Feet and diabetes

Diabetes changes your feet. We all need to take good care of our feet, but diabetes requires paying particular attention to your feet and being meticulous when choosing footwear.

What happens to your body?

 

Diabetes results in an elevated blood sugar level that is destructive to the sensory nerves and the nerves that control the sweat glands and other tissue structures. The nervous system is first gradually altered in the small and finest branches furthest from the brain and spinal cord. This gradually and unnoticeably takes away the sense of touch.

The small and larger branches of the bloodstream - arteries and capillary vessels - can also be destroyed over time. The feet are affected first and hardest as they have the longest supply pathways from the heart. With diabetes, muscles, skin and glands do not get the right control impulses from our nervous system. This means deterioration of the walking function and other functions of the foot.

It is important to take care of your feet


When you have diabetes (both type 1 & 2) one of the complications is impaired / weakened sense of touch (neuropathy). Neuropathy / sensory disorders in the feet means, among other things, that you cannot:

  • Feel if your shoes are pinching
  • Feel if there is a stone in your shoe
  • Assess whether you have too much pressure on misalignments and bone protrusions so that the skin is damaged.

This can be the start of a foot ulcer. As a diabetic, there is a greater risk that the wound will become infected and that it will take a very long time to heal.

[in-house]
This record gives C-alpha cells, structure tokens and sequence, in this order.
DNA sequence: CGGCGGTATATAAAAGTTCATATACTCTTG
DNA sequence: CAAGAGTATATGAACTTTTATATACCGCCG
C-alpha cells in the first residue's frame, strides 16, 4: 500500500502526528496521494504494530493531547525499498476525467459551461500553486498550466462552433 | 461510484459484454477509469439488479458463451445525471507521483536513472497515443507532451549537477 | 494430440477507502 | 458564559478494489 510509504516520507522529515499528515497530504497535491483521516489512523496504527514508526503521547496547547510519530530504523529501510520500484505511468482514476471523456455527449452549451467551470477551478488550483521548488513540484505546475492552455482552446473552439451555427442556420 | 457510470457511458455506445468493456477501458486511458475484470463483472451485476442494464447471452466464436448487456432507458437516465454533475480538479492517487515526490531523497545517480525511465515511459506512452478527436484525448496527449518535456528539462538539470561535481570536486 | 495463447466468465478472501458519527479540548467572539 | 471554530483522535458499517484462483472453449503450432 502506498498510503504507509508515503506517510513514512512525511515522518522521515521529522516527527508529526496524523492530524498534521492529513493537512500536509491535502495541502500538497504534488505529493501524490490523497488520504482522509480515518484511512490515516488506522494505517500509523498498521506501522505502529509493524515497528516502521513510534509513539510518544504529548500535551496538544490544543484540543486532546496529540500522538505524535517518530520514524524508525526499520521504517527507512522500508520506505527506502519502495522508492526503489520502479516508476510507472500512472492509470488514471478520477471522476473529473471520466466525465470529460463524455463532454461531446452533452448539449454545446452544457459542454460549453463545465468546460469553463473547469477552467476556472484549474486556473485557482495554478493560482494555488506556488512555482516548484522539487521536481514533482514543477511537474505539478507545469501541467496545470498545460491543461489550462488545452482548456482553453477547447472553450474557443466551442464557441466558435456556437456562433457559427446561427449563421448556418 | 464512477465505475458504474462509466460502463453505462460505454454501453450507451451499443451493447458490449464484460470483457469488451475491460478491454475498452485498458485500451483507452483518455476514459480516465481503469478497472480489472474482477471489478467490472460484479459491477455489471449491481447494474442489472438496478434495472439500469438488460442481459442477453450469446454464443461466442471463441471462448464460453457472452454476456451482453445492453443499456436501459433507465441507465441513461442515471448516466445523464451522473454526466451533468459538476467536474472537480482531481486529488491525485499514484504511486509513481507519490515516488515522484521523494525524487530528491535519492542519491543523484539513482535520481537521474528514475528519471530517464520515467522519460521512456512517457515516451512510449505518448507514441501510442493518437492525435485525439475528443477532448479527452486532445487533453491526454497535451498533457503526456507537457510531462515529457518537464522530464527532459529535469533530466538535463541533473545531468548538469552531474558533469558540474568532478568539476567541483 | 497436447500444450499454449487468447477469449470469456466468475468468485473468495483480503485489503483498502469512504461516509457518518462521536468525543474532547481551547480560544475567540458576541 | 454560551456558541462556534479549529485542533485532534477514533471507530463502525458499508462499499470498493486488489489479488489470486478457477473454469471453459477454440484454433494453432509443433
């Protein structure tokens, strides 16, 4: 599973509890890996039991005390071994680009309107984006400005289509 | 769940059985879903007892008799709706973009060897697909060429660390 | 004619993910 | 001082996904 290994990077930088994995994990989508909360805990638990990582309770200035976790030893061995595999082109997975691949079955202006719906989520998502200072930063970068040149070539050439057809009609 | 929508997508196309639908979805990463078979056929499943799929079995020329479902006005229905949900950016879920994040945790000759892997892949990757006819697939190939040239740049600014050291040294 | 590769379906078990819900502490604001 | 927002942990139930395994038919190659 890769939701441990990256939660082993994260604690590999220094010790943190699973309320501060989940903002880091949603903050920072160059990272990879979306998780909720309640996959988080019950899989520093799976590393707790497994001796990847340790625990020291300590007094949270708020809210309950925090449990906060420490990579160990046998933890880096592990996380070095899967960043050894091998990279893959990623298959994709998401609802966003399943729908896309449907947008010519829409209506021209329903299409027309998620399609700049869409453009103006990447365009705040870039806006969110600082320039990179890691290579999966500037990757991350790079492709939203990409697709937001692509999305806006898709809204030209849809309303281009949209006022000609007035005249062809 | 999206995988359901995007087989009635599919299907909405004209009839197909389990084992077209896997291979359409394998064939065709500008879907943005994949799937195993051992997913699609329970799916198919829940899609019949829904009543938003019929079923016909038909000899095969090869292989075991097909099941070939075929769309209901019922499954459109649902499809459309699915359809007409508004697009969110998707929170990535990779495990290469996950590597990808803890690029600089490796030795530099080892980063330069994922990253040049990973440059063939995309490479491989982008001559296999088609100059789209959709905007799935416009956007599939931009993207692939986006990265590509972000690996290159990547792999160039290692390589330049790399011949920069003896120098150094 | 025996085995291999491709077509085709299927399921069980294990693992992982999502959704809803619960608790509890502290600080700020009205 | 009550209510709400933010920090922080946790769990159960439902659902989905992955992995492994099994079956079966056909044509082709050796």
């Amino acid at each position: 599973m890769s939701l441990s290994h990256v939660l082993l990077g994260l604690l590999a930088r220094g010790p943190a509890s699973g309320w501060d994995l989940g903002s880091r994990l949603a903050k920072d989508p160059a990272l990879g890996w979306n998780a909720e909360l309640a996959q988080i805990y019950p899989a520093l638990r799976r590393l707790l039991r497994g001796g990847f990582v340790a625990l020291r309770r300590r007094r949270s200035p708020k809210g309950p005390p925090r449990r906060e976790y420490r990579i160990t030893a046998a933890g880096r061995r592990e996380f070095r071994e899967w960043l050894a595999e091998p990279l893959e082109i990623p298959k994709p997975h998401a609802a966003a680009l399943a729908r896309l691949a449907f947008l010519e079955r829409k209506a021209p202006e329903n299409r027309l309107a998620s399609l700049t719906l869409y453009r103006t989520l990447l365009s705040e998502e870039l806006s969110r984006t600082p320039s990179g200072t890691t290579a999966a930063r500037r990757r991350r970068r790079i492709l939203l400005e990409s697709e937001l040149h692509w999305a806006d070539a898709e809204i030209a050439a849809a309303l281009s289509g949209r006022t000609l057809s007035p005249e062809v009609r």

Things can have big consequences


In the worst case, an amputation may be the result of what started with a small blister on the little toe.

Pressure and friction are usually the triggering factors for ulceration. If sores occur, contact your doctor / practitioner immediately.

Late complications associated with diabetes?


The sense of touch in the feet can be impaired without you really noticing it. Sensory disturbance can result in tingling - prickling - burning - sleeping - cotton wool feeling in the feet at times. Many people experience that they have been walked with a stone in their shoe without noticing it, where it has developed into a wound. 

Circulation can be reduced


The circulation in the feet and legs can be reduced and the shape of your foot can change - this leads to the risk of misalignments such as bunions, hammer toes or sunken forefoot.

Prevention

 

It is important that you, together with your doctor and practitioner, ensure optimal blood sugar control! The more even and stable blood sugar the better. A high blood sugar over time = a greater risk of complications!

Prevention is always easier and better than repairing, and one of the best things you can do for your feet is to go to a an professional practitioner regularly. They will check the senses, foot pulse and advises you on how to best take care of your feet. Based on your feet and your general state of health, the practicien will make a risk assessment, i.e. an assessment of your risk of developing foot ulcers.

 

Check your feet every day


Get to know your feet well, so you know if there are any changes and you can react to it right away.

  • Check your skin
  • Check your toes
  • Check between your toes
  • Check under your feet

If you cannot see the soles of your feet it might be a good idea to use a mirror, or get somebody to help if your vision is poor.
Your eyes may also change when you have diabetes so remember to have them checked.

Do you have symptoms?

 

Talk to your doctor, nurse or practicioner if you experience the following symptoms:

  • Small wound
  • Swelling
  • Cracks in the skin (and between the toes)
  • Dryness
  • Inflammation
  • Hard skin
  • Redness of the skin